Since about 1991, it’s been like that for me. From the moment I woke up till the moment I went to bed, I was working on something. The day job or the cartoons or something else. Sure, I’d have girlfriends come and go out, but the girlfriends never lasted too long, and I also ended up inventing, in 1997, an art form that would allow me to carry on working WHEN I was going out to the bars i.e. the “cartoons drawn on the back of business cards”.

I’ve not had a proper vacation in ten years, either. Nor am I planning one.

Call Chris and myself, and probably over 50% of the people who read this blog, members of “The Overextended Class”.

You know who you are. And you know what? In terms of percentage of the population, there were less of us twenty years ago. And there’ll be more of us in two decades.

Our parents and grandparents spent their Cognitive Surplus watching television. That’s a thing of the past… a historical accident of the old factory-worker age meeting the modern mass-media age. Of course it wouldn’t last forever. We humans as a species were designed to compete, not to sit around on our asses.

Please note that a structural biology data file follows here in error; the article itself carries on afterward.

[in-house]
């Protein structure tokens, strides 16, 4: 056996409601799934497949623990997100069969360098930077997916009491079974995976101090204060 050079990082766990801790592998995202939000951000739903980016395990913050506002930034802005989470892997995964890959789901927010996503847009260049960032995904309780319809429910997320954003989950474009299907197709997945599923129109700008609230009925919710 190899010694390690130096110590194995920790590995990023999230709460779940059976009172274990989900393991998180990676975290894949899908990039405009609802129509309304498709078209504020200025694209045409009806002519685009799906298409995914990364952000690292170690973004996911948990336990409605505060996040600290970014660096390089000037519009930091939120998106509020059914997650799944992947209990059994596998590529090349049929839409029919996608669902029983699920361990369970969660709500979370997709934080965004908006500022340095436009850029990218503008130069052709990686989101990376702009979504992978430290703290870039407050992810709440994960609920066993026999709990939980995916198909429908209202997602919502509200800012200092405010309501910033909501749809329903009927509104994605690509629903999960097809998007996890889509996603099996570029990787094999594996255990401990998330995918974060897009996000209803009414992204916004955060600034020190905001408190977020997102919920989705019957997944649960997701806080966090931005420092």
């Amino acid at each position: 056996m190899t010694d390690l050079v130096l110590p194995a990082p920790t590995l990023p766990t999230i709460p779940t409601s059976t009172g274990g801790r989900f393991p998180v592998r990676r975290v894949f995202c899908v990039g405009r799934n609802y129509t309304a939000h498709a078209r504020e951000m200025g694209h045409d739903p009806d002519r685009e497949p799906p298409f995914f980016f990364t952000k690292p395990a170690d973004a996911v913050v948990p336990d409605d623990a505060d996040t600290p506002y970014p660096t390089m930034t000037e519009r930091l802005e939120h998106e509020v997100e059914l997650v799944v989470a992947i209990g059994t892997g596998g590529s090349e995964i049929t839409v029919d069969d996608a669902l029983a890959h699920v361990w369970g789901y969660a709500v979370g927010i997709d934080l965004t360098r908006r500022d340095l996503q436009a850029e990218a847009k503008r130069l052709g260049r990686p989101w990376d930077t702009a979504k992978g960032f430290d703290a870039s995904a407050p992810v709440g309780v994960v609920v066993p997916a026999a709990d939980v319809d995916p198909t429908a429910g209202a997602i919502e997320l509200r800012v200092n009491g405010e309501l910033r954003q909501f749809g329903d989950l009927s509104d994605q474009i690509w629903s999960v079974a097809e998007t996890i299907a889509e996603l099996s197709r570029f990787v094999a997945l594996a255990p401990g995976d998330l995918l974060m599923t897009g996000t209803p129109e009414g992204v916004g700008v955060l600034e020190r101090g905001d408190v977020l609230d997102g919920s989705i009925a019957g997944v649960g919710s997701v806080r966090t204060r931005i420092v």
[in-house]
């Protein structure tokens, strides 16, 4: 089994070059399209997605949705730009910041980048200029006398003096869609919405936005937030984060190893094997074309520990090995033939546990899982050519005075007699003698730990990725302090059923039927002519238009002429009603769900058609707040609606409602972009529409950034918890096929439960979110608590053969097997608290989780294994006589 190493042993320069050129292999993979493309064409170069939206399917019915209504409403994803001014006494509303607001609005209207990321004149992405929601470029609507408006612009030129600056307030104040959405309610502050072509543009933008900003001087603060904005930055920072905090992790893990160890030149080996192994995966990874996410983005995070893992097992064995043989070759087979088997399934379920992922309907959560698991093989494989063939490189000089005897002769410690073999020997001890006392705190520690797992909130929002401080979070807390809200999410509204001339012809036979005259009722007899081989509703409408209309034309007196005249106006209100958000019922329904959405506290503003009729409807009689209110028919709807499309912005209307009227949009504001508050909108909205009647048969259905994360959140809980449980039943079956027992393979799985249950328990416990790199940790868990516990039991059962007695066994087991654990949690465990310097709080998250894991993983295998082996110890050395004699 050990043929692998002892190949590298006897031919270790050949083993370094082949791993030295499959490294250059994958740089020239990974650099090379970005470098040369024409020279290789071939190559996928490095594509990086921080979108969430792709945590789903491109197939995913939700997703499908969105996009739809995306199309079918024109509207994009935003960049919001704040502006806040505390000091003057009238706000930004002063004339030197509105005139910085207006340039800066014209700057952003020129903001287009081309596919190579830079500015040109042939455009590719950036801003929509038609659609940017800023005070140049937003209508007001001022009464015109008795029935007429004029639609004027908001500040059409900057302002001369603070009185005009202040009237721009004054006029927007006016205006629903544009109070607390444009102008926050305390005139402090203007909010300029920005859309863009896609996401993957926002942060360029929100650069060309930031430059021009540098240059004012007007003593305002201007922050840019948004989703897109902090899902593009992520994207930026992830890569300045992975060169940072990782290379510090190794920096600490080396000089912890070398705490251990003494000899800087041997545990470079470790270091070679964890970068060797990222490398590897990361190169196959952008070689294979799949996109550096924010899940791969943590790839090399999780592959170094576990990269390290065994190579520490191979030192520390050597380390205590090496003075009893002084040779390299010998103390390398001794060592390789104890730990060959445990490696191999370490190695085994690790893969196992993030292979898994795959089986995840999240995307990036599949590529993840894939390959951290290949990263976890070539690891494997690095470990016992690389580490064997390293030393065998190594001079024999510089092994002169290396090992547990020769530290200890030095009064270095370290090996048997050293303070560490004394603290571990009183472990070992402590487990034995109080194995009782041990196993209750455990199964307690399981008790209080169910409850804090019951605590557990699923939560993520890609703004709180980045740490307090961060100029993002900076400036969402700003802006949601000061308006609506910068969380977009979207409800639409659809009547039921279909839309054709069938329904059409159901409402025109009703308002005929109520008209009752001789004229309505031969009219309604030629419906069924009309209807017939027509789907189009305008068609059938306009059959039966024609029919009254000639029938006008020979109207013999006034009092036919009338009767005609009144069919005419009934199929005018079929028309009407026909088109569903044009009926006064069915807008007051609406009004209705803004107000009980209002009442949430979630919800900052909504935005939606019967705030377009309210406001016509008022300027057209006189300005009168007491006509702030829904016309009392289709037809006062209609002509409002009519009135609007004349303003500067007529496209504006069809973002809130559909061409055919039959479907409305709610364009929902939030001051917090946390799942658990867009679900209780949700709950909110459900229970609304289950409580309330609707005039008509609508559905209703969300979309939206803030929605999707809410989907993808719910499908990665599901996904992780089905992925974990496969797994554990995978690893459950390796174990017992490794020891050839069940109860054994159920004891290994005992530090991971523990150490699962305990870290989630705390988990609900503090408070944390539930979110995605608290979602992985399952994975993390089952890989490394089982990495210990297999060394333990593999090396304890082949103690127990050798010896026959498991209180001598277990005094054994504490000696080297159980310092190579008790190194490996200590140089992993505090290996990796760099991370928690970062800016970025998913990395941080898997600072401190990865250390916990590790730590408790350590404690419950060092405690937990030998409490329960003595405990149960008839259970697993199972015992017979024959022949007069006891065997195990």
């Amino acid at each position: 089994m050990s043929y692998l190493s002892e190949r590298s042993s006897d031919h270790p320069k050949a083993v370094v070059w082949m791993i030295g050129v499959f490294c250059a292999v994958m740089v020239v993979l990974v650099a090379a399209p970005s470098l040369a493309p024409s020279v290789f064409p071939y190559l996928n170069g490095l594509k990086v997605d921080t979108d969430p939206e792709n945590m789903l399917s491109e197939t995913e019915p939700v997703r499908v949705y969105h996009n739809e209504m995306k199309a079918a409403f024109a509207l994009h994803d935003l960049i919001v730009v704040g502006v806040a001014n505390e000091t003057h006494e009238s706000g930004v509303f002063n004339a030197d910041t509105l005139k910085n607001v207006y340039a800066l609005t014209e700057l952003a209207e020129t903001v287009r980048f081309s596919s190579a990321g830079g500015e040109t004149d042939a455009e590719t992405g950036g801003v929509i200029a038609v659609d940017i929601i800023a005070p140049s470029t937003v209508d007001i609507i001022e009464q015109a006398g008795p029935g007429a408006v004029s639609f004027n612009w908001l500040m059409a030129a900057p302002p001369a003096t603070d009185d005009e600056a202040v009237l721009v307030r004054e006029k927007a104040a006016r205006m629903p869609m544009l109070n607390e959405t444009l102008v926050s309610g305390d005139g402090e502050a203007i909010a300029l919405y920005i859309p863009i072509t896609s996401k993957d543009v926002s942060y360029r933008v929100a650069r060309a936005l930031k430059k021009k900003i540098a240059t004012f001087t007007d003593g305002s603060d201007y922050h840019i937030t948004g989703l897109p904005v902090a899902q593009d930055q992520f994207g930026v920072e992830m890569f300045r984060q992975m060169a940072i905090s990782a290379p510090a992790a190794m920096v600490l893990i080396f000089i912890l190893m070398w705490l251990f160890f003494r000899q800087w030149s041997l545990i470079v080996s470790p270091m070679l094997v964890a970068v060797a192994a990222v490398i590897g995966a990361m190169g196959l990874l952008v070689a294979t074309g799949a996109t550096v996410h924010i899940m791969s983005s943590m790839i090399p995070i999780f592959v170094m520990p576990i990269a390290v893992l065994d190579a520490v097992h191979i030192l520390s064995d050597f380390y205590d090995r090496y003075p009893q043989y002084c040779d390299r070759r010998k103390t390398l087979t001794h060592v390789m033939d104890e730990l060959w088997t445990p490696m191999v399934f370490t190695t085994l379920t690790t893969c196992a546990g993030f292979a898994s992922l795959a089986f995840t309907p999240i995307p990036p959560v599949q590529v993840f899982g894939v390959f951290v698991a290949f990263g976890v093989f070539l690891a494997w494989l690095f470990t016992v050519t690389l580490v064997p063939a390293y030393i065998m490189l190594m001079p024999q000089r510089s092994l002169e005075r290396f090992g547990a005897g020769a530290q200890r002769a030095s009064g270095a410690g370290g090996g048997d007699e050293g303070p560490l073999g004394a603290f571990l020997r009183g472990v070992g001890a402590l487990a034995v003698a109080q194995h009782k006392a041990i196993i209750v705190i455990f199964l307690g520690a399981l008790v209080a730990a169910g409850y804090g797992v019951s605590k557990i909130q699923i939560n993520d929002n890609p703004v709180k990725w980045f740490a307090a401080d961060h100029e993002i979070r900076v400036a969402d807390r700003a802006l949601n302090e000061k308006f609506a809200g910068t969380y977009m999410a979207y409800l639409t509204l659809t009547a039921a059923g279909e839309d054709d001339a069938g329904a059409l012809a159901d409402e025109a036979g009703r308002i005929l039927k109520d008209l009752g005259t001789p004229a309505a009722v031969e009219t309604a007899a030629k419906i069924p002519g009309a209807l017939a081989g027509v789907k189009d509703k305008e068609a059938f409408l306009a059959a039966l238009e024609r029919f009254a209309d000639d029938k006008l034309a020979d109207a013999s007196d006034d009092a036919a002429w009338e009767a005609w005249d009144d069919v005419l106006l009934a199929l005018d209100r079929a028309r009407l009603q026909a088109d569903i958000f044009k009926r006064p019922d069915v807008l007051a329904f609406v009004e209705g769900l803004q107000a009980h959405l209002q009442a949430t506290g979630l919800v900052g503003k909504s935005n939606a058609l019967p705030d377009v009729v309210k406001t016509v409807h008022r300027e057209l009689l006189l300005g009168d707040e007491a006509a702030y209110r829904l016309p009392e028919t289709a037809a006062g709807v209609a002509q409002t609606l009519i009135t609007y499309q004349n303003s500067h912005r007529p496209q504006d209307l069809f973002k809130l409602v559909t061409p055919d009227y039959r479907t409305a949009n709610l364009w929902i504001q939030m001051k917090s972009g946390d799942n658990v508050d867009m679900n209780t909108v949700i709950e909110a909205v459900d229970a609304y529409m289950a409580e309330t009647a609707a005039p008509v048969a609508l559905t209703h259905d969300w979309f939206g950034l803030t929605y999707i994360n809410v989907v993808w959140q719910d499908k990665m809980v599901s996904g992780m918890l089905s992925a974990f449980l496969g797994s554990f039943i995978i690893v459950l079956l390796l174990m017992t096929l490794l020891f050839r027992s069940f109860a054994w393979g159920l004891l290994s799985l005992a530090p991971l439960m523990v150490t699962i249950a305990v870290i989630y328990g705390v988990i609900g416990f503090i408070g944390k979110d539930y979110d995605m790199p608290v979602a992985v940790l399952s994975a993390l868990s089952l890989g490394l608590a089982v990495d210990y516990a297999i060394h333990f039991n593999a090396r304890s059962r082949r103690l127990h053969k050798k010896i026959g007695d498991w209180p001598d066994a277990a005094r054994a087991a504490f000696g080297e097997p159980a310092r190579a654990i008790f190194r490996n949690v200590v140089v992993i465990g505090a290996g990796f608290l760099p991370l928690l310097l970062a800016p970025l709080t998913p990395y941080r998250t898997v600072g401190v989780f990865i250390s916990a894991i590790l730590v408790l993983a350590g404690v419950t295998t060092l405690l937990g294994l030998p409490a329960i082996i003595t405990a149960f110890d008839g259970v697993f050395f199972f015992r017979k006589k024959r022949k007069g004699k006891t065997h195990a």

Welcome to the Overextended Class, People. You may opt out of it if you want, but over time it’s going to get harder and harder to make ends meet, let alone be successful, if you do.

gapingvoid: welcome to the overextended class

There’s a much older word for this: precarity. It’s a long and storied labor concept. It’s nothing new, and for most people it’s nothing good (it can be good if you have a choice in the matter, and fewer and fewer people do).